This section is not supported by the data presented and is also not professional and appropriate for a peer-reviewed publication. Furthermore, aspersions of secrecy and holding data back seem largely unjustified, as a quick google search reveals that much of the data is available online (, including interactive ways to replicate their research. This is far more open and transparent than the vast majority of scientific papers published. In fact, given how much of the paper’s findings were replicated and checked in the analyses here, I would say the author has no grounds to cast aspersions of data-hiding and secrecy.

But the most damning is the response from Environmental Research letters in their rejection letter:

I do not see that the submission has identified any clear errors in the Cook et al. paper that would call its conclusions into question – in fact he agrees that the consensus documented by Cook et al. exists. […]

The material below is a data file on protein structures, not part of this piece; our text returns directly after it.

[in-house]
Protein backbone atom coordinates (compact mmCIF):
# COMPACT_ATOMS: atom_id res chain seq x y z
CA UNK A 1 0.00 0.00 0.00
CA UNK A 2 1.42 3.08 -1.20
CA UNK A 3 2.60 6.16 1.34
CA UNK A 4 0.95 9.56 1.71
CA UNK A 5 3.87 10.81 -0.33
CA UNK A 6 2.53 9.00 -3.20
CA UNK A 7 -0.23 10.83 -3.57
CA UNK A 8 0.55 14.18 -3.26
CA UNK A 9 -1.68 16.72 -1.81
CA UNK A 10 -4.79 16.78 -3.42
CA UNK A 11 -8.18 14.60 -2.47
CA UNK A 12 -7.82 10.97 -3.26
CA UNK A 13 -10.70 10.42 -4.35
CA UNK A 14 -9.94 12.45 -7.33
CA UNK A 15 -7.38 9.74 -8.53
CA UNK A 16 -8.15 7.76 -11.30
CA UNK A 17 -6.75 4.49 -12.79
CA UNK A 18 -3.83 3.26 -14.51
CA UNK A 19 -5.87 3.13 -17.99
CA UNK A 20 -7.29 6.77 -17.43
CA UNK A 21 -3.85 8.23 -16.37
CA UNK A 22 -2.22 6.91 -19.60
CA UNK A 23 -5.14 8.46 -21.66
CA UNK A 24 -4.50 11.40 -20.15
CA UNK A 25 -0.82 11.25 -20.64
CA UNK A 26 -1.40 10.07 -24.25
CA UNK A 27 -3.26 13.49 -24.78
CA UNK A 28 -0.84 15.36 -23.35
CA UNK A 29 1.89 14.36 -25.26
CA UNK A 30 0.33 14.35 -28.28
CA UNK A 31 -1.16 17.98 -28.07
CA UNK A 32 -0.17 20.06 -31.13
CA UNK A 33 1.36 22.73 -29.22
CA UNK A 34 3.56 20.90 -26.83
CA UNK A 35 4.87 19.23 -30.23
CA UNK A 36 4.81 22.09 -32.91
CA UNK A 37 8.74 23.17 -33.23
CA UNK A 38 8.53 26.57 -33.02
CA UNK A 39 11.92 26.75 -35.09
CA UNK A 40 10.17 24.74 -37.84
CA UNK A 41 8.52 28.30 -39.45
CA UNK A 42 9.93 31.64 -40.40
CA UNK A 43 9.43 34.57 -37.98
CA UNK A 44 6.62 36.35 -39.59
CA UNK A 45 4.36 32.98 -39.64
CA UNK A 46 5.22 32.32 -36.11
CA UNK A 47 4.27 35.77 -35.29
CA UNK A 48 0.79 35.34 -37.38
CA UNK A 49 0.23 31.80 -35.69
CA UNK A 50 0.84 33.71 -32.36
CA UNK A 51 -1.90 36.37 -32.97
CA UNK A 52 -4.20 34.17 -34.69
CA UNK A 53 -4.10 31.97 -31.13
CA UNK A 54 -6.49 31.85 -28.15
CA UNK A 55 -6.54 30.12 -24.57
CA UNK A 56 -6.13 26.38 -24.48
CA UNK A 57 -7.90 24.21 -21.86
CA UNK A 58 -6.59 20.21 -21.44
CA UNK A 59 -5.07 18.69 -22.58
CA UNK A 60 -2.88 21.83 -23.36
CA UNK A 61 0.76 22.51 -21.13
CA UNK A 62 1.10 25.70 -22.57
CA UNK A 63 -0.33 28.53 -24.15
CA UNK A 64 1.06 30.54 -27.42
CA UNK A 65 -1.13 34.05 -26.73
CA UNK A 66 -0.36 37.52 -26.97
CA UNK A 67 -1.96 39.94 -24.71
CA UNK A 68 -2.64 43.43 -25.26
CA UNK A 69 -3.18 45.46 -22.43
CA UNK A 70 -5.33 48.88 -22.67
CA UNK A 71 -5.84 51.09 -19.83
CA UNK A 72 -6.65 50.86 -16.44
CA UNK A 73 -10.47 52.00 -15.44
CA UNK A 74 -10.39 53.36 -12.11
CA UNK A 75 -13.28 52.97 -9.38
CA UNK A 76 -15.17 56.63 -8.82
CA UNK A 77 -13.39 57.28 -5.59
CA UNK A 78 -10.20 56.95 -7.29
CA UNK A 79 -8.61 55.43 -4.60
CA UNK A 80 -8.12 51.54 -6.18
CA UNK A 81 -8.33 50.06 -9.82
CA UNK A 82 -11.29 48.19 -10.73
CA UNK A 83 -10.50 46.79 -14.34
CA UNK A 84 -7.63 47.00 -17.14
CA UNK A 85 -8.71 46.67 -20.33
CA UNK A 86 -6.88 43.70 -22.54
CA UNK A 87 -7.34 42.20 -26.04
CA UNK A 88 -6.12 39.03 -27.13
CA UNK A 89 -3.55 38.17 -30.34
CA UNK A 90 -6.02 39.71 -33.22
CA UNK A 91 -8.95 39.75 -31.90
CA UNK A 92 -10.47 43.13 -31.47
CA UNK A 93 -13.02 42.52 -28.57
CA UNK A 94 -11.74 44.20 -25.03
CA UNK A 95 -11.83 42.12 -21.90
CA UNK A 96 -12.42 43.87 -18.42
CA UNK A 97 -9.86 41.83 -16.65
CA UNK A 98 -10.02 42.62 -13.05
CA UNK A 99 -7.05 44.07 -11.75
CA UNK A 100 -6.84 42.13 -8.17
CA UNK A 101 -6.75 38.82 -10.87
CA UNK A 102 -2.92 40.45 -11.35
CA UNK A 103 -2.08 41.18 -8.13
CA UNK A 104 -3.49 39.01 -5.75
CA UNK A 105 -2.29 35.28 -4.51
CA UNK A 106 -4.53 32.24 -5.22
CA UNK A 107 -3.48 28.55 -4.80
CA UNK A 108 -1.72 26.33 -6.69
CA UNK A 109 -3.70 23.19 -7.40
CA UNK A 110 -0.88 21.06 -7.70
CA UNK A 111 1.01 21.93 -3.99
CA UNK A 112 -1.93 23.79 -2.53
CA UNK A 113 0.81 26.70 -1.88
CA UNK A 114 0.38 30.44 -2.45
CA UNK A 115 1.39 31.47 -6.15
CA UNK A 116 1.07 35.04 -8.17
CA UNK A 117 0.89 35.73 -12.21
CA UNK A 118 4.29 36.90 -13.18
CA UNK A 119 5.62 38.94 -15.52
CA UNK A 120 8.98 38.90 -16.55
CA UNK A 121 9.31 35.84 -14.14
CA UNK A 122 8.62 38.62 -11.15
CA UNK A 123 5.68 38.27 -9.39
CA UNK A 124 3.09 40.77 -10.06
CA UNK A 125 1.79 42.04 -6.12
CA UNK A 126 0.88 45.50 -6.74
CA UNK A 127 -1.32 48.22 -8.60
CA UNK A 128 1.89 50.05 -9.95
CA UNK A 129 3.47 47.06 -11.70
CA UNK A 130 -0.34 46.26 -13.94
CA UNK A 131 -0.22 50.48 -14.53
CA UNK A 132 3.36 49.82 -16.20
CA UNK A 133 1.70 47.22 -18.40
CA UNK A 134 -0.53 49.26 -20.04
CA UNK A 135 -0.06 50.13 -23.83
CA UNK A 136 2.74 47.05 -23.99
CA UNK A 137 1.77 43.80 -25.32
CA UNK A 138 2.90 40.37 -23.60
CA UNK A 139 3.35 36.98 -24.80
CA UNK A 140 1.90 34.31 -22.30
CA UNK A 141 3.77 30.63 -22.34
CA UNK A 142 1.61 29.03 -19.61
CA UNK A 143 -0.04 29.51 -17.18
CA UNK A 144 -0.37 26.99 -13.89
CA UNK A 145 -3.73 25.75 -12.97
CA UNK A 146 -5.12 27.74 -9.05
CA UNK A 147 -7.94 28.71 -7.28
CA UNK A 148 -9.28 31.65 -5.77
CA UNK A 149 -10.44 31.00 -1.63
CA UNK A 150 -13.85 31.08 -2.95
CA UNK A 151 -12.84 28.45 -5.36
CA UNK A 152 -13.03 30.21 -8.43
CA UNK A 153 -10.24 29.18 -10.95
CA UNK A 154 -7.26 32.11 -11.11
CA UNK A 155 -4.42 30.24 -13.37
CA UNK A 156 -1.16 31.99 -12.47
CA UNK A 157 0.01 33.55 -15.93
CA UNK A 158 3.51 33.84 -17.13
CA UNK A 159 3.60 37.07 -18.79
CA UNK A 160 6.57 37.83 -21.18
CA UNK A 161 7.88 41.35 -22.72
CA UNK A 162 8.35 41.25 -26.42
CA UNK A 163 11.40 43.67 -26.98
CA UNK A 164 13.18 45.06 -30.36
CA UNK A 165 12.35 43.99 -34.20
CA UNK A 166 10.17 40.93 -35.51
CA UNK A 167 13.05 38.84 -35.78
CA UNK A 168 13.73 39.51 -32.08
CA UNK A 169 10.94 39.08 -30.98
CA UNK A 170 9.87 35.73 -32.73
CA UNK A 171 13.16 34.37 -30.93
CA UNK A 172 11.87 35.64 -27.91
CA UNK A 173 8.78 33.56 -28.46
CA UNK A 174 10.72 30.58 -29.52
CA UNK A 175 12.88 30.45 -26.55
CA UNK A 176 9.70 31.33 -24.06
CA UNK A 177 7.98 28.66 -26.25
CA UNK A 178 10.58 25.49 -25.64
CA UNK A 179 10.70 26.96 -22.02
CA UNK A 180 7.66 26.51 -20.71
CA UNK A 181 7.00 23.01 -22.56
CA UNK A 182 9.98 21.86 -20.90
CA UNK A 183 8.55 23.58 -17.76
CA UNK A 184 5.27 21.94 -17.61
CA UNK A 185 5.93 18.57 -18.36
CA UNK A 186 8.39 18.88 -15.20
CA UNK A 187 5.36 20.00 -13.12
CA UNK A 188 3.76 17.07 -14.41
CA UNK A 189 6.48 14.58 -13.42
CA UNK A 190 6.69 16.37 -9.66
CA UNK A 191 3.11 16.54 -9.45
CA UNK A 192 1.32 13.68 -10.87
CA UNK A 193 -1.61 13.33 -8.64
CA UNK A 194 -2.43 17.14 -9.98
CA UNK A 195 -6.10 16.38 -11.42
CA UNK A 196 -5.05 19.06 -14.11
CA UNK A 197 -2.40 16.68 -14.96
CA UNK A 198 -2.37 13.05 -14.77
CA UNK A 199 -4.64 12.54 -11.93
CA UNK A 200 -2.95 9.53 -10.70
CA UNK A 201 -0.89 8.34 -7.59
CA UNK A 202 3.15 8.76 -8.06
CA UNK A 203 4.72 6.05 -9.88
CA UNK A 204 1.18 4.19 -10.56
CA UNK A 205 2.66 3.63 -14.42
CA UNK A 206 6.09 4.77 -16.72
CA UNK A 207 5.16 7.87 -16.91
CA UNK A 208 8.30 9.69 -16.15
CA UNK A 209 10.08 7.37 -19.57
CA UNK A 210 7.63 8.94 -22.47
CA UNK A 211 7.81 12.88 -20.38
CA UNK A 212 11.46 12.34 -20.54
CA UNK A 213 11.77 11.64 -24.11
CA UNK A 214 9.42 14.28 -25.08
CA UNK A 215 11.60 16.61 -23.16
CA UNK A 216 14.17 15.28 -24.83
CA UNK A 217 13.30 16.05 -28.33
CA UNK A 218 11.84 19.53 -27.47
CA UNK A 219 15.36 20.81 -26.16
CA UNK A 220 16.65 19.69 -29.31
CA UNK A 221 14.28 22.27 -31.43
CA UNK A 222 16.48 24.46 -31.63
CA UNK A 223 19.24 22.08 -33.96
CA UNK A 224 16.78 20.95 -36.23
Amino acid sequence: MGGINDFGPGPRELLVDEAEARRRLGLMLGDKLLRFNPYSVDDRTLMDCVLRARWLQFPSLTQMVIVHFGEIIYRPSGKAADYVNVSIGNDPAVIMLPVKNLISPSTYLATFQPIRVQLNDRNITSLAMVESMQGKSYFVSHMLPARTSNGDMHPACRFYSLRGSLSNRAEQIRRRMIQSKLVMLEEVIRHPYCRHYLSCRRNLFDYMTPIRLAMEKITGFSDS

Yes, you read that right. Tol actually agrees with the consensus, and I quote from the paper that got accepted by Energy Policy:

There is no doubt in my mind that the literature on climate change overwhelmingly supports the hypothesis that climate change is caused by humans. I have very little reason to doubt that the consensus is indeed correct

He has even stated in a earlier version of this paper that “It does not matter whether the exact number is 90% or 99.9%.” In the version of the paper I just cited he also said that “The claim that 97% of the scientific literature endorses anthropogenic climate change (Cook et al., 2013, Environmental Research Letters) does not stand”

So to which Tol should I listen? The one that says that the scientific consensus on global warming is real, or the Tol that says it wasn’t found? The latter is based on errors and unsubstantiated accusations. Which leaves the question why he is doing this, and in this way. Fortunately he has explained why he is doing it this way:

I have three choices:
a. shut up
b. destructive comment
c. constructive comment